J Korean Child Neurol Soc Search

CLOSE


Ann Child Neurol > Volume 26(1); 2018 > Article
Journal of the Korean Child Neurology Society 2018;26(1):62-65.
DOI: https://doi.org/10.26815/jkcns.2018.26.1.62    Published online March 30, 2018.
Alice in Wonderland Syndrome in a Child with an Electroencephalographic Abnormality: A Case Report.
Chung Mo Koo, Hoon Chul Kang
1Department of Pediatrics, Changwon Gyeongsang National University Hospital, Changwon, Korea.
2Division of Pediatric Neurology, Department of Pediatrics, Severance Children's Hospital, Yonsei University College of Medicine, Seoul, Korea. hipo0207@yuhs.ac
Abstract
Alice in wonderland syndrome (AWS) is a paroxysmal disorder with distorted body image, including altered perceptions of size, mass, or shape. In fact, altered body image is the classic symptom of AWS. However, young children and adolescents younger than 15 years with AWS usually show visual symptoms, including micropsia or teleopsia. The most common visual symptom with AWS is micropsia. There are several theories of the etiology of AWS, the most popular of which is migraine. The second most frequently mentioned etiologic theory of AWS is that it is infection-induced. Finally, abnormal brain electrical activity, such as epilepsy, is another possible cause of AWS. We herein report a case of 9-year-old boy who was admitted with visual disturbances characterized by microteleopsia and pelopsia. He denied headache, but his mother had a history of migraine. His general physical examination was unremarkable. Brain magnetic resonance imaging did not show any abnormal findings, but an electroencephalogram showed abnormal discharges. The patient was prescribed an antiepileptic drug, which improved his symptoms.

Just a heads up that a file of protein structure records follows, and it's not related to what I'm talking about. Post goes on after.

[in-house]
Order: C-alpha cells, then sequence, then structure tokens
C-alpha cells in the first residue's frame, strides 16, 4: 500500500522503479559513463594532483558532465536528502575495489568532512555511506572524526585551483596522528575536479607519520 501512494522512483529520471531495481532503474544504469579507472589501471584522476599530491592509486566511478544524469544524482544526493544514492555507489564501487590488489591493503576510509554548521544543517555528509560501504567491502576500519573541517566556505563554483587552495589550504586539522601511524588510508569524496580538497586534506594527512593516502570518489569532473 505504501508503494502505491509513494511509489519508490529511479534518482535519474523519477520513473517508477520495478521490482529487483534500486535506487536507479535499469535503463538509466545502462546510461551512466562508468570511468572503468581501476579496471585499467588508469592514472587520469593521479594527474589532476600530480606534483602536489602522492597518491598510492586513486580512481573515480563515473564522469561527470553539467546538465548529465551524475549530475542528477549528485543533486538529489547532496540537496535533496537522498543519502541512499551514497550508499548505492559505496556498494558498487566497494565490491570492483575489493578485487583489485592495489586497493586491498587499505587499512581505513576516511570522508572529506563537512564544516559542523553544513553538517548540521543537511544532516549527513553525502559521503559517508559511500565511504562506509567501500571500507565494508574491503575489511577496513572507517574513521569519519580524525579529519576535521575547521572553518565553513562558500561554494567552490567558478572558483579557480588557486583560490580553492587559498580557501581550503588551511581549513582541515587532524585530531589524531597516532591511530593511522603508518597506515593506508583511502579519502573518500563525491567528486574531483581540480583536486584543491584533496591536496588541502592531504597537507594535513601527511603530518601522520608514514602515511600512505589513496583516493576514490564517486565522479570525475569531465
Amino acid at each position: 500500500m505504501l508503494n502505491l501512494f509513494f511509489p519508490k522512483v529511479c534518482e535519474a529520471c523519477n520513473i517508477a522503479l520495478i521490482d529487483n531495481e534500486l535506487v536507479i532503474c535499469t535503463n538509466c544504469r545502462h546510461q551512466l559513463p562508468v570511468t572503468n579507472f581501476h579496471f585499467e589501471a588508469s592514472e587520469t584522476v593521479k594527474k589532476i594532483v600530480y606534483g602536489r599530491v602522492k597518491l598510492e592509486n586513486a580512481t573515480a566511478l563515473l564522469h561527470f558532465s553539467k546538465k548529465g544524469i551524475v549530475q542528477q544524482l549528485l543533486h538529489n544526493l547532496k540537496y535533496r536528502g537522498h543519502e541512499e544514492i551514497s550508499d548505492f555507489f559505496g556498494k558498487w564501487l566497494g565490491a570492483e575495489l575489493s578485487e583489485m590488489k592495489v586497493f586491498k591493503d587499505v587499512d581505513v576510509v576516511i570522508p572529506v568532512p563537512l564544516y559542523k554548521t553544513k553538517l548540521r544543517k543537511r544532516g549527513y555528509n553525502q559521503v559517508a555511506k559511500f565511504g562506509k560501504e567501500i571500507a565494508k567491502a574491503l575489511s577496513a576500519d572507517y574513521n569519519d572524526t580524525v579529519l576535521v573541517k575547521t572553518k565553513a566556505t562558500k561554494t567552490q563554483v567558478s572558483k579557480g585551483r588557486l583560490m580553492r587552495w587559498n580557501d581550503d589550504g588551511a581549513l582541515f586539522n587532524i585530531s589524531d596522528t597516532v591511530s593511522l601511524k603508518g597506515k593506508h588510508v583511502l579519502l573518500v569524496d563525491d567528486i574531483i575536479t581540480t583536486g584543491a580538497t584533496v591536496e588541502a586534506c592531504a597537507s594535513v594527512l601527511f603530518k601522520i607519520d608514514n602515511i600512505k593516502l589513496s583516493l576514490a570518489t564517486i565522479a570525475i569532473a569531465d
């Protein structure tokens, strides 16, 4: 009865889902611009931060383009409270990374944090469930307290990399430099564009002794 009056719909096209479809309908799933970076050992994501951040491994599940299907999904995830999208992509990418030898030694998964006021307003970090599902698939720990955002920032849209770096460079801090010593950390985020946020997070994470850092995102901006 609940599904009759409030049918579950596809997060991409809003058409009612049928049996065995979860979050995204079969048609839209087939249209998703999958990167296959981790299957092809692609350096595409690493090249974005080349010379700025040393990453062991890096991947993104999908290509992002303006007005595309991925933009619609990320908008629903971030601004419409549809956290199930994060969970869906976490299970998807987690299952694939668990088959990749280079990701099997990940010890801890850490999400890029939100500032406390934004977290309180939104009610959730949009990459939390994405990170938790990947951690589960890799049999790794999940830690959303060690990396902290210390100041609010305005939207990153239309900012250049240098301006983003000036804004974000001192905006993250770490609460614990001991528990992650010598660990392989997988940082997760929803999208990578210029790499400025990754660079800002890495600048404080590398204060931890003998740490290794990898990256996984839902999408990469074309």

Key Words: Alice in Wonderland syndrome, Electroencephalogram, Migraine
TOOLS
Share :
Facebook Twitter Linked In Google+ Line it
METRICS Graph View
  • 0 Crossref
  •   Scopus 
  • 1,594 View
  • 35 Download
Related articles in Ann Child Neurol

Clinical Studies of Children Manifesting Electroencephalographic Paroxysmal Activities in the Frontal Area.2002 May;10(1)



ABOUT
ARTICLE CATEGORY

Browse all articles >

BROWSE ARTICLES
EDITORIAL POLICY
AUTHOR INFORMATION
Editorial Office
101, Daehak-ro, Jongno-gu, Seoul 03080, Korea
Tel: +82-2-2072-2364    Fax: +82-2-743-3455    E-mail: editor@annchildneurol.org                

Copyright © 2024 by Korean Child Neurology Society.

Developed in M2PI

Close layer
prev next